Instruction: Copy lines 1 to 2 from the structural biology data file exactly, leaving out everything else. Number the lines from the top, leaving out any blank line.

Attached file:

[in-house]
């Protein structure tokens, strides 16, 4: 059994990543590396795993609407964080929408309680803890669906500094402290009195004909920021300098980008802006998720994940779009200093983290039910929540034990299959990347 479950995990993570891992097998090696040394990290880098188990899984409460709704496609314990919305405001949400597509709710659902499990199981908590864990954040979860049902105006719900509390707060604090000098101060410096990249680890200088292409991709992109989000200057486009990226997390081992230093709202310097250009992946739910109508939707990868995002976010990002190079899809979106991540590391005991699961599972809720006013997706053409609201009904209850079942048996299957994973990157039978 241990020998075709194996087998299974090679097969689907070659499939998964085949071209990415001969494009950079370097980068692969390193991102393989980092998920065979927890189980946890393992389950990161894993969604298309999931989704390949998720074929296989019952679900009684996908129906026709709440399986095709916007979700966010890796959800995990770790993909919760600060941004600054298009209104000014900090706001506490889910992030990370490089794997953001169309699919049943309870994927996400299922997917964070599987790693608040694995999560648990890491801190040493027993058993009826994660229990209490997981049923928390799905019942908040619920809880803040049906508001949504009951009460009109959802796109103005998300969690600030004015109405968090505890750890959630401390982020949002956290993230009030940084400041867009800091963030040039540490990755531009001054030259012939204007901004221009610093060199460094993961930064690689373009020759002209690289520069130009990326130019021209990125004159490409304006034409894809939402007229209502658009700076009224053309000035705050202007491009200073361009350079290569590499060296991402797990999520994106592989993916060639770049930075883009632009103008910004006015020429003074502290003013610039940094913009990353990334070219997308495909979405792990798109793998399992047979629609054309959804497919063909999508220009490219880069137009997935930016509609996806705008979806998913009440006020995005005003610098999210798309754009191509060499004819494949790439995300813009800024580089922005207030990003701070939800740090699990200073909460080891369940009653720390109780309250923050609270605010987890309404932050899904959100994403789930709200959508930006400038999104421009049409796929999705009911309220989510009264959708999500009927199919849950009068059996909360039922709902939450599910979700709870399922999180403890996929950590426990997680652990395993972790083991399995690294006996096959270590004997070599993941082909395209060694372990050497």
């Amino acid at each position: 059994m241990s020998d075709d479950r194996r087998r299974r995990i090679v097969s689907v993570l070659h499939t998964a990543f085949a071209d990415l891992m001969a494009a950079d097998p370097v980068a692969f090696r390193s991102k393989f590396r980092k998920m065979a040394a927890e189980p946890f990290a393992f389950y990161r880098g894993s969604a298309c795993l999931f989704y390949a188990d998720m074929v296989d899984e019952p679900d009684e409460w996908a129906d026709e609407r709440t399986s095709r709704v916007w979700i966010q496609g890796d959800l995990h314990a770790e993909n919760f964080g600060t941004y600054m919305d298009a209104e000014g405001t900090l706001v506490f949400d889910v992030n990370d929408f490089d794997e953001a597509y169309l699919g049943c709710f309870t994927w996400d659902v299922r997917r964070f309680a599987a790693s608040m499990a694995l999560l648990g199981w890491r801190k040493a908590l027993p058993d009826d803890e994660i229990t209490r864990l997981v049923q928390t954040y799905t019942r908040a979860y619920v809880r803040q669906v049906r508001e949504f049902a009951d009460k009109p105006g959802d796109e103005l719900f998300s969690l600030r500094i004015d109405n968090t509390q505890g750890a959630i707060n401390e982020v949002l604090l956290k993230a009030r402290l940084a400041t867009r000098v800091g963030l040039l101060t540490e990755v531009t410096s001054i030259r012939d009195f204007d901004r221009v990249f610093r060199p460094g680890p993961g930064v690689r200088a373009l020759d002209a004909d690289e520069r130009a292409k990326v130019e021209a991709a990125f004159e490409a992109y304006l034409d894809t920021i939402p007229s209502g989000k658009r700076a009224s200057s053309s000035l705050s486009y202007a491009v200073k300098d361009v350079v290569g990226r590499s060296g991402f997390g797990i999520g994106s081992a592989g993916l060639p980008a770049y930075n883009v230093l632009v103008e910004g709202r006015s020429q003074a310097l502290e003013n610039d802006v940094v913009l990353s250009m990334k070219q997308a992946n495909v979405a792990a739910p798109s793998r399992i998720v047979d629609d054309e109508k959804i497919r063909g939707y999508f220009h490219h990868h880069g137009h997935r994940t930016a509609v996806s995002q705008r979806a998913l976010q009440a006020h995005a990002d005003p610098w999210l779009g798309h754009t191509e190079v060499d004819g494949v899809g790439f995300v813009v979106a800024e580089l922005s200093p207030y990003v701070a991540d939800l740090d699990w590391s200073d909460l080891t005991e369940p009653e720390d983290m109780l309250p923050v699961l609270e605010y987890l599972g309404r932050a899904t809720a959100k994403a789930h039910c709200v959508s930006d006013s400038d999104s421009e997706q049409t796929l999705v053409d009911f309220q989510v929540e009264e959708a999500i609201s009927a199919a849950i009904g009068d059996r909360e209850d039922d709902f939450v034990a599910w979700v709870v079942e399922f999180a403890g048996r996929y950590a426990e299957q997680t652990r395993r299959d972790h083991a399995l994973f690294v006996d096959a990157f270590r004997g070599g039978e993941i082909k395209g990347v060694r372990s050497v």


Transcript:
[in-house]
């Protein structure tokens, strides 16, 4: 059994990543590396795993609407964080929408309680803890669906500094402290009195004909920021300098980008802006998720994940779009200093983290039910929540034990299959990347 479950995990993570891992097998090696040394990290880098188990899984409460709704496609314990919305405001949400597509709710659902499990199981908590864990954040979860049902105006719900509390707060604090000098101060410096990249680890200088292409991709992109989000200057486009990226997390081992230093709202310097250009992946739910109508939707990868995002976010990002190079899809979106991540590391005991699961599972809720006013997706053409609201009904209850079942048996299957994973990157039978 241990020998075709194996087998299974090679097969689907070659499939998964085949071209990415001969494009950079370097980068692969390193991102393989980092998920065979927890189980946890393992389950990161894993969604298309999931989704390949998720074929296989019952679900009684996908129906026709709440399986095709916007979700966010890796959800995990770790993909919760600060941004600054298009209104000014900090706001506490889910992030990370490089794997953001169309699919049943309870994927996400299922997917964070599987790693608040694995999560648990890491801190040493027993058993009826994660229990209490997981049923928390799905019942908040619920809880803040049906508001949504009951009460009109959802796109103005998300969690600030004015109405968090505890750890959630401390982020949002956290993230009030940084400041867009800091963030040039540490990755531009001054030259012939204007901004221009610093060199460094993961930064690689373009020759002209690289520069130009990326130019021209990125004159490409304006034409894809939402007229209502658009700076009224053309000035705050202007491009200073361009350079290569590499060296991402797990999520994106592989993916060639770049930075883009632009103008910004006015020429003074502290003013610039940094913009990353990334070219997308495909979405792990798109793998399992047979629609054309959804497919063909999508220009490219880069137009997935930016509609996806705008979806998913009440006020995005005003610098999210798309754009191509060499004819494949790439995300813009800024580089922005207030990003701070939800740090699990200073909460080891369940009653720390109780309250923050609270605010987890309404932050899904959100994403789930709200959508930006400038999104421009049409796929999705009911309220989510009264959708999500009927199919849950009068059996909360039922709902939450599910979700709870399922999180403890996929950590426990997680652990395993972790083991399995690294006996096959270590004997070599993941082909395209060694372990050497």